People v Jackson
2008 NY Slip Op 05597 [52 AD3d 1052]
June 19, 2008
Appellate Division, Third Department
Published by New York State Law Reporting Bureau pursuant to Judiciary Law § 431.
As corrected through Wednesday, August 13, 2008

The People of the State of New York, Respondent, v Terrisina L. Jackson, Appellant.

[*1] Randall D. Unger, Bayside, for appellant.

Gerald F. Mollen, District Attorney, Binghamton (Benjamin K. Bergman of counsel), for respondent.

Peters, J. Appeal from a judgment of the County Court of Broome County (Mathews, J.), rendered March 15, 2007, upon a verdict convicting defendant of the crimes of criminal possession of a controlled substance in the third degree (five counts), criminal possession of a controlled substance in the seventh degree (eight counts) and criminally using drug paraphernalia in the second degree (three counts).

Following a roadside search of a vehicle being operated by codefendant Stephanie L. Jackson in which defendant was a passenger, both were arrested and subsequently charged in a multicount indictment with various drug crimes. At the conclusion of the ensuing jury trial, defendant was convicted of criminal possession of a controlled substance in the third degree (five counts), criminal possession of a controlled substance in the seventh degree (eight counts) and criminally using drug paraphernalia in the second degree (three counts). Defendant was thereafter sentenced, as a second felony offender, to an aggregate prison term of seven years and three years of postrelease supervision. Defendant now appeals.

We are unpersuaded by defendant's argument that her right to be present at sidebar questioning of prospective jurors was violated. While a defendant's right to be present at every material stage of a trial is well established (see e.g. People v Roman, 88 NY2d 18, 26 [1996]; [*2]People v Abdullah, 28 AD3d 940, 941 [2006], lv denied 7 NY3d 784 [2006]), this right may be waived through a voluntary, knowing and intelligent choice (see People v Velasquez, 1 NY3d 44, 47 [2003]; People v Beverly, 6 AD3d 874, 875 [2004], lv denied 3 NY3d 637 [2004]; People v Pochily, 255 AD2d 695, 696 [1998], lv denied 93 NY2d 856 [1999]). We find such waiver here. Prior to commencement of jury selection, County Court twice advised defendant that she had "the absolute right" to attend all sidebar conferences, including those involving the questioning of potential jurors. The court further instructed defendant and her counsel that if defendant did not come up to the bench when the attorneys were called for sidebar discussions, it would assume that she discussed the issue with counsel and made a willing decision to waive her right to be present for such sidebars. When asked if she understood, defendant answered in the affirmative. In light of the "flexible [approach] regarding the acceptable form of voluntary waivers" of statutory rights such as this (People v Vargas, 88 NY2d 363, 376 [1996]), we find that defendant's decision to not attend any of the sidebar colloquies after being fully informed of the right to be present, as well as her failure to object to her absence therefrom, constitutes a valid waiver (see People v Keen, 94 NY2d 533, 538-539 [2000]; People v McHerrin, 19 AD3d 1166, 1166 [2005], lv denied 5 NY3d 808 [2005]; People v Harris, 304 AD2d 848, 850 [2003], lv denied 100 NY2d 582 [2003]).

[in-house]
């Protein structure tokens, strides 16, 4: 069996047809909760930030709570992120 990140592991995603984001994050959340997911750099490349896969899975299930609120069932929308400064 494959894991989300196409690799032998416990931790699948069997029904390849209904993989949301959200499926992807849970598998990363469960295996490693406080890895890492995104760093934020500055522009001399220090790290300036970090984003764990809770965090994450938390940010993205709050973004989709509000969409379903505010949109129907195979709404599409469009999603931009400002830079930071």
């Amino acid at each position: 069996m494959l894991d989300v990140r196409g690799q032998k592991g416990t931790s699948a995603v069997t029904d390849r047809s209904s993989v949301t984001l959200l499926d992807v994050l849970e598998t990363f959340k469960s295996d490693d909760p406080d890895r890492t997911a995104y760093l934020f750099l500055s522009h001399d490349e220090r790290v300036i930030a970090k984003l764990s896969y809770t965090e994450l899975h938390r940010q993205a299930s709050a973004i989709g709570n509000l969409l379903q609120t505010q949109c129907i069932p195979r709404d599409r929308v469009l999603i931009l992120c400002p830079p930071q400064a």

Next, defendant contends that County Court violated CPL 310.30 when it responded to a juror's oral question during deliberations without affording defense counsel an opportunity to suggest an appropriate response. During the course of deliberations, the jury submitted a written request to County Court seeking reinstruction on certain legal concepts. After the court furnished these definitions, the foreperson orally asked the court if it could "amplify the legal definition of dominion." County Court immediately responded by rereading the relevant portion of the charge to the jury. Initially, having failed to interpose an objection to the court's procedure and its response to the juror's oral inquiry, defendant's claim of error has not been preserved for our review (see People v Stewart, 81 NY2d 877, 878-879 [1993]; People v Fink, 199 AD2d 855, 856 [1993], lv denied 83 NY2d 852 [1994]; People v Nevins, 178 AD2d 107, 108 [1991], lv denied 79 NY2d 922 [1992]; cf. People v DeRosario, 81 NY2d 801, 802-803 [1993]). Furthermore, the foreperson's oral question concerned an identical issue that had been raised in the jury's written request for supplemental instructions, and County Court simply reread the "dominion and control" portion of the instruction that it had given only moments earlier in response to the written inquiry. Under these circumstances, we decline to exercise our interest of justice jurisdiction with respect to this issue inasmuch as "defendant could not have been prejudiced by County Court's mere reiteration of a portion of its charge which correctly recited the law" (People v Fink, 199 AD2d at 856; see People v Quiles, 228 AD2d 342 [1996], lv denied 88 NY2d 1071 [1996]).

Defendant's remaining contention, that County Court abused its discretion in allowing certain expert testimony, is also unpreserved for appellate review (see CPL 470.05 [2]; People v Tarver, 292 AD2d 110, 114-115 [2002], lv denied 98 NY2d 702 [2002]).

Mercure, J.P., Carpinello, Rose and Kavanagh, JJ., concur. Ordered that the judgment is affirmed.